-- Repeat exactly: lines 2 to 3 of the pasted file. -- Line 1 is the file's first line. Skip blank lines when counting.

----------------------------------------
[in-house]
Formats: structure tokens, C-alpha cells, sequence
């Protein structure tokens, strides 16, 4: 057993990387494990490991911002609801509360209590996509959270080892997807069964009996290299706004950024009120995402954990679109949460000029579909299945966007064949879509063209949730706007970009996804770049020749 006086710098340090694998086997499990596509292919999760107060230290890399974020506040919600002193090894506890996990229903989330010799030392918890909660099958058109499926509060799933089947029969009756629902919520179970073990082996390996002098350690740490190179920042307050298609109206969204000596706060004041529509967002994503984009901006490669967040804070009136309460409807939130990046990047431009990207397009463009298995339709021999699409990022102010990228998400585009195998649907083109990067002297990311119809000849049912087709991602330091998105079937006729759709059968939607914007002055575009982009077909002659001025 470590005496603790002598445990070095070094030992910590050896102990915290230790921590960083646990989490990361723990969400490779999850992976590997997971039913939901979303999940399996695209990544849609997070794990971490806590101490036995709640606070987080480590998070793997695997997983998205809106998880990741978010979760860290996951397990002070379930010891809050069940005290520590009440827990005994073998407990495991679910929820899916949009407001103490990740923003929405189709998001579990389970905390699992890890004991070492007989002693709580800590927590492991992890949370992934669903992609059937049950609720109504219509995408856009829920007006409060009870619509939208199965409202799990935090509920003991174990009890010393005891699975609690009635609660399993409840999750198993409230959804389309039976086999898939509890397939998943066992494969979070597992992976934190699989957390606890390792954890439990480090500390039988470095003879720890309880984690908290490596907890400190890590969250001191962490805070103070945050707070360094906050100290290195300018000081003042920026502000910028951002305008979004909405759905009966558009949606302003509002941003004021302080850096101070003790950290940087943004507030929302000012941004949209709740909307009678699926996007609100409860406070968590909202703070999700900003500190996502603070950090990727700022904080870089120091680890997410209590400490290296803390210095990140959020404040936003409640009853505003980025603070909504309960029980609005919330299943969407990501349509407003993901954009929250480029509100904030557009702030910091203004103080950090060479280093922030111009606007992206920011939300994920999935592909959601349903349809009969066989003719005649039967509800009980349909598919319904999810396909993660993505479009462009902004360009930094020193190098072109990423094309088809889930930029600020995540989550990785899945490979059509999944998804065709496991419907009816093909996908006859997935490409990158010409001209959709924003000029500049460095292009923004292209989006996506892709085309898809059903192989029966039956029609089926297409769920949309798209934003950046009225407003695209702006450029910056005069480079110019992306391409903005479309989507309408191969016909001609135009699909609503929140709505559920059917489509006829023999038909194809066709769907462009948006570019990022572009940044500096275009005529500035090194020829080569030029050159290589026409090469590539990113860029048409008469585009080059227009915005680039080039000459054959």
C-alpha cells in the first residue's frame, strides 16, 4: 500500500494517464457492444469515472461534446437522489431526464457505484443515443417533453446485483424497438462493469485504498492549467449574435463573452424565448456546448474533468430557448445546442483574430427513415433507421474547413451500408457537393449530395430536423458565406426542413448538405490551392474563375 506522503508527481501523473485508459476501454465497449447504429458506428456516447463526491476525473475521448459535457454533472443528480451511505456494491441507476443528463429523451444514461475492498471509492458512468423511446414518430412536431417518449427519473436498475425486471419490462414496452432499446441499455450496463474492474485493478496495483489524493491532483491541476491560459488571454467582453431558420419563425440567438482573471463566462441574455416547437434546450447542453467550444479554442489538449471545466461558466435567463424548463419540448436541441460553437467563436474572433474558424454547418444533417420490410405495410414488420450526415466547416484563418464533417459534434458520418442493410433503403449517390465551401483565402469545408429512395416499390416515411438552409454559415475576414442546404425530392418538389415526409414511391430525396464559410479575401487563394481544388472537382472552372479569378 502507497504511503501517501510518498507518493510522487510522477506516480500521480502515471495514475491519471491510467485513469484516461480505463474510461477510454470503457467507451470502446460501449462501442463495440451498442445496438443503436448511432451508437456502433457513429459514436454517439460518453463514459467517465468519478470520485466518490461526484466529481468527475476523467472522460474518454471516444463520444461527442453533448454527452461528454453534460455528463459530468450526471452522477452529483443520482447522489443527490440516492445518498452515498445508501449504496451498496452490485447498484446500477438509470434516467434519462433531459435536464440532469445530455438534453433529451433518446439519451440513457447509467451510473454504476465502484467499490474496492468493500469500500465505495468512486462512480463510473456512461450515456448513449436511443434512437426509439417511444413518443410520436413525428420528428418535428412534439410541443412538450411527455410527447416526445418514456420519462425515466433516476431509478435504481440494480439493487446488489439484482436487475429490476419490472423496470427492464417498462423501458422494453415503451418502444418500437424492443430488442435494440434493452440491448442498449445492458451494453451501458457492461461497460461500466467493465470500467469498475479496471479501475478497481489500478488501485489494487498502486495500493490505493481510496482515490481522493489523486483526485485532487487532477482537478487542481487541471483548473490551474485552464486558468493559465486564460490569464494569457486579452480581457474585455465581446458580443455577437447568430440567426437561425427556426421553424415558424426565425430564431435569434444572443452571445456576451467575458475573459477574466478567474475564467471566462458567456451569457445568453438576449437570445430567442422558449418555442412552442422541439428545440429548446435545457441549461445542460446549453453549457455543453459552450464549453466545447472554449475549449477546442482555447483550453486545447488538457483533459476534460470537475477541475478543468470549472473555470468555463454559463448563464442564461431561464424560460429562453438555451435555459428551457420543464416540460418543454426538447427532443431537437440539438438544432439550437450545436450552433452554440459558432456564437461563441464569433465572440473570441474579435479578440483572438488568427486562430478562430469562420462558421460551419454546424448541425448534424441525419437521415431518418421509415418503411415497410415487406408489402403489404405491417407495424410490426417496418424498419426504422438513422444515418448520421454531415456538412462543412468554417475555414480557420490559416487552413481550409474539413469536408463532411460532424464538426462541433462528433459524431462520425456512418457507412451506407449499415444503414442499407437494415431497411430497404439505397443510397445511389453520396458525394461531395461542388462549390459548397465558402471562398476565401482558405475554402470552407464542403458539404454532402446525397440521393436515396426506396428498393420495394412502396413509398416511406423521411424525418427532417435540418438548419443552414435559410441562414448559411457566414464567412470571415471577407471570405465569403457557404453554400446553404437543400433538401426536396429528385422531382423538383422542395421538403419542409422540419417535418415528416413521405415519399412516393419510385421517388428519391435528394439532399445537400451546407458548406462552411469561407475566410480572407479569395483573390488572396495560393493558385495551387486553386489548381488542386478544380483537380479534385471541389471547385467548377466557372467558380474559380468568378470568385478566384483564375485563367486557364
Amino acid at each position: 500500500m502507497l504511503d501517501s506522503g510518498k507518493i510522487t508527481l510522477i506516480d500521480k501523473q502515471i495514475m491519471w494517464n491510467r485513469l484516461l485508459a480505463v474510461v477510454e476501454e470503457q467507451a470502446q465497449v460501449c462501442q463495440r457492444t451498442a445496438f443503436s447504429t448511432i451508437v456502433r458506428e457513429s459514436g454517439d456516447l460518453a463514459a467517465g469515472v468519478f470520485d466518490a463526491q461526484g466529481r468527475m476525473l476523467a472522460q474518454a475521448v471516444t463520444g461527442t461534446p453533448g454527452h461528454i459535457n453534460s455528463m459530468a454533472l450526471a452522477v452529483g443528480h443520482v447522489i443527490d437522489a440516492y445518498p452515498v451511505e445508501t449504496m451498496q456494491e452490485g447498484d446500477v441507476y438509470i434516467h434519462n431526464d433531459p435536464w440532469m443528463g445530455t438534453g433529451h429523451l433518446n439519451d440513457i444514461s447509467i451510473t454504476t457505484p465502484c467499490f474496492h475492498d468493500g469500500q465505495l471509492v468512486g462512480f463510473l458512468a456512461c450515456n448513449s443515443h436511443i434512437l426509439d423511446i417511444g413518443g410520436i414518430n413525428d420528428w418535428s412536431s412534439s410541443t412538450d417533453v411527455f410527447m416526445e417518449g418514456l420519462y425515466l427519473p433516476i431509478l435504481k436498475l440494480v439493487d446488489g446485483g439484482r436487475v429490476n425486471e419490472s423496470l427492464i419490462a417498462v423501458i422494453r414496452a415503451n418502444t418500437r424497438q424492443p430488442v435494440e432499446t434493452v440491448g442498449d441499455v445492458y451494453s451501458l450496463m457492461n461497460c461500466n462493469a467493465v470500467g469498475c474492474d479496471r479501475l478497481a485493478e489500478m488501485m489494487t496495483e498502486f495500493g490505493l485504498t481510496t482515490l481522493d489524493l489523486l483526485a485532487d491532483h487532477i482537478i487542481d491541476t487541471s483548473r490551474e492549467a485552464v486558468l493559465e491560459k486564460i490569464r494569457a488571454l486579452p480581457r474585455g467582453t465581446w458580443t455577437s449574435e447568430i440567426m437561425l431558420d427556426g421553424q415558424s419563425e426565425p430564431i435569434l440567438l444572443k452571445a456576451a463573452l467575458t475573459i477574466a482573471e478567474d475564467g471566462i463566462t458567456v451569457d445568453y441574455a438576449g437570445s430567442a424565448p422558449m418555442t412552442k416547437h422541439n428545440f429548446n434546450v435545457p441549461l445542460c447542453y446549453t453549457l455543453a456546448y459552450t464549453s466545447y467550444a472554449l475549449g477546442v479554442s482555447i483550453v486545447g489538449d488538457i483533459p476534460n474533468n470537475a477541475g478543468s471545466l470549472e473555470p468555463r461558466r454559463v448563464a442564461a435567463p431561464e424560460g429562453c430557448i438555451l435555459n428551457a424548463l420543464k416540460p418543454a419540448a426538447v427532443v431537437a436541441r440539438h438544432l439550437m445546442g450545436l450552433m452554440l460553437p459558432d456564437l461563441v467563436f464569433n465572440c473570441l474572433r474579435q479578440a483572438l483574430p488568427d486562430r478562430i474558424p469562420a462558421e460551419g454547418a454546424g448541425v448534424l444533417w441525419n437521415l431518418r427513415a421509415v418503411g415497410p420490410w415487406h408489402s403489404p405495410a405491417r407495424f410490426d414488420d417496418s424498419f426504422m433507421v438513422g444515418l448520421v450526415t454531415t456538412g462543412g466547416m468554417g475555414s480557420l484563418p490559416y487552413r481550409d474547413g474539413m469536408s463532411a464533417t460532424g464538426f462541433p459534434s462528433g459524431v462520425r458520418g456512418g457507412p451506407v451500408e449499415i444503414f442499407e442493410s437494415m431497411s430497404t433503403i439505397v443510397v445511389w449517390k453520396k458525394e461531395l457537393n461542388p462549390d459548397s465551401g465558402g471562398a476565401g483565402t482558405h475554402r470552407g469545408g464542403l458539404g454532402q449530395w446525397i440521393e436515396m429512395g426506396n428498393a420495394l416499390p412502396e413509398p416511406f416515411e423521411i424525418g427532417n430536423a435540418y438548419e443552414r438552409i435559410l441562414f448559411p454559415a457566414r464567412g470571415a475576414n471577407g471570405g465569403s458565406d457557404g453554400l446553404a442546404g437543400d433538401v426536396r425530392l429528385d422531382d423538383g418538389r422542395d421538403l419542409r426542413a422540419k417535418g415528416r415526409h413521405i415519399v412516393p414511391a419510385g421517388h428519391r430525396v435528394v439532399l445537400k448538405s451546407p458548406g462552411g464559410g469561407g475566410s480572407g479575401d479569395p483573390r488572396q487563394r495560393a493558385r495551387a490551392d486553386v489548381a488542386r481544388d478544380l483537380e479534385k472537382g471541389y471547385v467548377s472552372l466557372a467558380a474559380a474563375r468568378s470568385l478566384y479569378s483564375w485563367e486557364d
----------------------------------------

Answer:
Formats: structure tokens, C-alpha cells, sequence
């Protein structure tokens, strides 16, 4: 057993990387494990490991911002609801509360209590996509959270080892997807069964009996290299706004950024009120995402954990679109949460000029579909299945966007064949879509063209949730706007970009996804770049020749 006086710098340090694998086997499990596509292919999760107060230290890399974020506040919600002193090894506890996990229903989330010799030392918890909660099958058109499926509060799933089947029969009756629902919520179970073990082996390996002098350690740490190179920042307050298609109206969204000596706060004041529509967002994503984009901006490669967040804070009136309460409807939130990046990047431009990207397009463009298995339709021999699409990022102010990228998400585009195998649907083109990067002297990311119809000849049912087709991602330091998105079937006729759709059968939607914007002055575009982009077909002659001025 470590005496603790002598445990070095070094030992910590050896102990915290230790921590960083646990989490990361723990969400490779999850992976590997997971039913939901979303999940399996695209990544849609997070794990971490806590101490036995709640606070987080480590998070793997695997997983998205809106998880990741978010979760860290996951397990002070379930010891809050069940005290520590009440827990005994073998407990495991679910929820899916949009407001103490990740923003929405189709998001579990389970905390699992890890004991070492007989002693709580800590927590492991992890949370992934669903992609059937049950609720109504219509995408856009829920007006409060009870619509939208199965409202799990935090509920003991174990009890010393005891699975609690009635609660399993409840999750198993409230959804389309039976086999898939509890397939998943066992494969979070597992992976934190699989957390606890390792954890439990480090500390039988470095003879720890309880984690908290490596907890400190890590969250001191962490805070103070945050707070360094906050100290290195300018000081003042920026502000910028951002305008979004909405759905009966558009949606302003509002941003004021302080850096101070003790950290940087943004507030929302000012941004949209709740909307009678699926996007609100409860406070968590909202703070999700900003500190996502603070950090990727700022904080870089120091680890997410209590400490290296803390210095990140959020404040936003409640009853505003980025603070909504309960029980609005919330299943969407990501349509407003993901954009929250480029509100904030557009702030910091203004103080950090060479280093922030111009606007992206920011939300994920999935592909959601349903349809009969066989003719005649039967509800009980349909598919319904999810396909993660993505479009462009902004360009930094020193190098072109990423094309088809889930930029600020995540989550990785899945490979059509999944998804065709496991419907009816093909996908006859997935490409990158010409001209959709924003000029500049460095292009923004292209989006996506892709085309898809059903192989029966039956029609089926297409769920949309798209934003950046009225407003695209702006450029910056005069480079110019992306391409903005479309989507309408191969016909001609135009699909609503929140709505559920059917489509006829023999038909194809066709769907462009948006570019990022572009940044500096275009005529500035090194020829080569030029050159290589026409090469590539990113860029048409008469585009080059227009915005680039080039000459054959």